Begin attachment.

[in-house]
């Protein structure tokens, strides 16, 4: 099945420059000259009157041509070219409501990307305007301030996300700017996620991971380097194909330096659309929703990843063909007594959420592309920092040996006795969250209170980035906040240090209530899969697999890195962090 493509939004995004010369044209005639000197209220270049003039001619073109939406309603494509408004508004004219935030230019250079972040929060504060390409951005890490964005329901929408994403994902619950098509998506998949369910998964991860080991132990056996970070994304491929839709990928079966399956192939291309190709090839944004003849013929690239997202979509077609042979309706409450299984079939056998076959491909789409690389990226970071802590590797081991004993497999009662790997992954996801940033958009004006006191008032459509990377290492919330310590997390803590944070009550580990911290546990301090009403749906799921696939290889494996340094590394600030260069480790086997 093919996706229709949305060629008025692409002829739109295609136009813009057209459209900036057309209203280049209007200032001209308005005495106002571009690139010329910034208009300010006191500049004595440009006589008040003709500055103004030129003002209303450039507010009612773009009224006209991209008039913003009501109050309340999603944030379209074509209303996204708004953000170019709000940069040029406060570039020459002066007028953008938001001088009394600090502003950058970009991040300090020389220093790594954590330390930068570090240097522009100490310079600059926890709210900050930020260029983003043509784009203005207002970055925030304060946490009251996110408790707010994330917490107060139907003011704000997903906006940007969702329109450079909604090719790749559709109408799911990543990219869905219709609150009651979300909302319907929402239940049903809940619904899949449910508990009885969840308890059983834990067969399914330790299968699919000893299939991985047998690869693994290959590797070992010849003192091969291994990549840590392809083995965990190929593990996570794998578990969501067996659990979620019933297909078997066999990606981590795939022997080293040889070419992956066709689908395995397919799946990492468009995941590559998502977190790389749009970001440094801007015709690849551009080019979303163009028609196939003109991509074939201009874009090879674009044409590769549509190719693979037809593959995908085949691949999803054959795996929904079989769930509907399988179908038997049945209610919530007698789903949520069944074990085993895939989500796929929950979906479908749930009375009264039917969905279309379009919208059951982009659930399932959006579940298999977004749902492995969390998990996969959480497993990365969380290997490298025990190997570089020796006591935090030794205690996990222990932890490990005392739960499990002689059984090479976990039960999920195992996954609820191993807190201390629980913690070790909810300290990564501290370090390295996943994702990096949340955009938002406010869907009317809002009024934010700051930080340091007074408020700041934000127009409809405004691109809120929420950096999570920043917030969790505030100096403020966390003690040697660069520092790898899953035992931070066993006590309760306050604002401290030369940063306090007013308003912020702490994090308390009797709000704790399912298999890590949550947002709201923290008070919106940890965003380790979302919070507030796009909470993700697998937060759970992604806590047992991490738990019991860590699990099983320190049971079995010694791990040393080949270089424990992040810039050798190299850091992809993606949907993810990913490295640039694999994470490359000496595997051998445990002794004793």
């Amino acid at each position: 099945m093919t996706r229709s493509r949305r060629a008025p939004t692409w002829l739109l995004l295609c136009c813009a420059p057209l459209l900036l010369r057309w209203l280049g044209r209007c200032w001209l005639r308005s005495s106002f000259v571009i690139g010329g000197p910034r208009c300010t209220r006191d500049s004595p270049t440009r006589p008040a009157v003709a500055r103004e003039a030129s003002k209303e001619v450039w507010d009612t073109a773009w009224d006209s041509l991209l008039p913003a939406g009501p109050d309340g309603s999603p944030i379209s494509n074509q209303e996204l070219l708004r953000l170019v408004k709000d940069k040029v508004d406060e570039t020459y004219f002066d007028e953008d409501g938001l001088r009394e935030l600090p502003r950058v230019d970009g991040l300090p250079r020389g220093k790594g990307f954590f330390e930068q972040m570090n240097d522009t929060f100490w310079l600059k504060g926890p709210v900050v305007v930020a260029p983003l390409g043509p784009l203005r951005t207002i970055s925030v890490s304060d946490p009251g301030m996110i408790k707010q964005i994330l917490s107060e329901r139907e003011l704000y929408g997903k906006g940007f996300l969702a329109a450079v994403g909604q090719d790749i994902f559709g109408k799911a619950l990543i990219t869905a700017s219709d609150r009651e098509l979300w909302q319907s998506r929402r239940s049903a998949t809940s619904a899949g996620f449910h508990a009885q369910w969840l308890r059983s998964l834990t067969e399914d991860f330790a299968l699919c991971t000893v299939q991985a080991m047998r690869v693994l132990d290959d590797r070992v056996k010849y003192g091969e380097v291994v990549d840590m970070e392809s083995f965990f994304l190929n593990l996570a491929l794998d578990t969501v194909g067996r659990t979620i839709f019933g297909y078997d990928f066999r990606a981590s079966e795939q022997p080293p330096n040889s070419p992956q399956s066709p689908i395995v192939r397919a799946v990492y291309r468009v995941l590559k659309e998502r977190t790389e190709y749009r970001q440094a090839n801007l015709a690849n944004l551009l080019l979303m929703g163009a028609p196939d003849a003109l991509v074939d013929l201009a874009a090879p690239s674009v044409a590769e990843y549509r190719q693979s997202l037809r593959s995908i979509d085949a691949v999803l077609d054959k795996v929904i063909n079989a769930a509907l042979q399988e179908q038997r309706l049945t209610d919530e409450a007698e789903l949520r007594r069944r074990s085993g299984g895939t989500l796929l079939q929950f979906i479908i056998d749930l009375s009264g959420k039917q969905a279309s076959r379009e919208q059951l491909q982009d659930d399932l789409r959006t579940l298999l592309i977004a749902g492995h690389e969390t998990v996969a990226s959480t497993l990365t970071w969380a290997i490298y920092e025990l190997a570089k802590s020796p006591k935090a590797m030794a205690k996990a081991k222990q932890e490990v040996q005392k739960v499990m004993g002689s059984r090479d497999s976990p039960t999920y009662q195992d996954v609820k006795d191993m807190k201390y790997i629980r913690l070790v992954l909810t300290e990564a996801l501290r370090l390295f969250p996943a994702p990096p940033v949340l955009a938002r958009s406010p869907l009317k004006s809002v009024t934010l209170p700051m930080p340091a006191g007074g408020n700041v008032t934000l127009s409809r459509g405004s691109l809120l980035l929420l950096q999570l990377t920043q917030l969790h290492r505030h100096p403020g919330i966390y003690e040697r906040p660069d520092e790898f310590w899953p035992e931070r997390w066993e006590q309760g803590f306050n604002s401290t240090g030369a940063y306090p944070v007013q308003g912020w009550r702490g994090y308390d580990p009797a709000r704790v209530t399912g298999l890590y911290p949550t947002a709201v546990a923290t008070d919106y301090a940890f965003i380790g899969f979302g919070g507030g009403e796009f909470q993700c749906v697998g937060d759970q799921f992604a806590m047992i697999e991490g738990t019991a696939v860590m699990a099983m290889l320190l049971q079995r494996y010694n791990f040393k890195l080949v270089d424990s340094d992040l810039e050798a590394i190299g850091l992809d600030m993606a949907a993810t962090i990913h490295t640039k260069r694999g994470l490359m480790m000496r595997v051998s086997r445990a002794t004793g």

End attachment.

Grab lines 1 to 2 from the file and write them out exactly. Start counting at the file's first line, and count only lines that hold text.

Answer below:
[in-house]
């Protein structure tokens, strides 16, 4: 099945420059000259009157041509070219409501990307305007301030996300700017996620991971380097194909330096659309929703990843063909007594959420592309920092040996006795969250209170980035906040240090209530899969697999890195962090 493509939004995004010369044209005639000197209220270049003039001619073109939406309603494509408004508004004219935030230019250079972040929060504060390409951005890490964005329901929408994403994902619950098509998506998949369910998964991860080991132990056996970070994304491929839709990928079966399956192939291309190709090839944004003849013929690239997202979509077609042979309706409450299984079939056998076959491909789409690389990226970071802590590797081991004993497999009662790997992954996801940033958009004006006191008032459509990377290492919330310590997390803590944070009550580990911290546990301090009403749906799921696939290889494996340094590394600030260069480790086997 093919996706229709949305060629008025692409002829739109295609136009813009057209459209900036057309209203280049209007200032001209308005005495106002571009690139010329910034208009300010006191500049004595440009006589008040003709500055103004030129003002209303450039507010009612773009009224006209991209008039913003009501109050309340999603944030379209074509209303996204708004953000170019709000940069040029406060570039020459002066007028953008938001001088009394600090502003950058970009991040300090020389220093790594954590330390930068570090240097522009100490310079600059926890709210900050930020260029983003043509784009203005207002970055925030304060946490009251996110408790707010994330917490107060139907003011704000997903906006940007969702329109450079909604090719790749559709109408799911990543990219869905219709609150009651979300909302319907929402239940049903809940619904899949449910508990009885969840308890059983834990067969399914330790299968699919000893299939991985047998690869693994290959590797070992010849003192091969291994990549840590392809083995965990190929593990996570794998578990969501067996659990979620019933297909078997066999990606981590795939022997080293040889070419992956066709689908395995397919799946990492468009995941590559998502977190790389749009970001440094801007015709690849551009080019979303163009028609196939003109991509074939201009874009090879674009044409590769549509190719693979037809593959995908085949691949999803054959795996929904079989769930509907399988179908038997049945209610919530007698789903949520069944074990085993895939989500796929929950979906479908749930009375009264039917969905279309379009919208059951982009659930399932959006579940298999977004749902492995969390998990996969959480497993990365969380290997490298025990190997570089020796006591935090030794205690996990222990932890490990005392739960499990002689059984090479976990039960999920195992996954609820191993807190201390629980913690070790909810300290990564501290370090390295996943994702990096949340955009938002406010869907009317809002009024934010700051930080340091007074408020700041934000127009409809405004691109809120929420950096999570920043917030969790505030100096403020966390003690040697660069520092790898899953035992931070066993006590309760306050604002401290030369940063306090007013308003912020702490994090308390009797709000704790399912298999890590949550947002709201923290008070919106940890965003380790979302919070507030796009909470993700697998937060759970992604806590047992991490738990019991860590699990099983320190049971079995010694791990040393080949270089424990992040810039050798190299850091992809993606949907993810990913490295640039694999994470490359000496595997051998445990002794004793």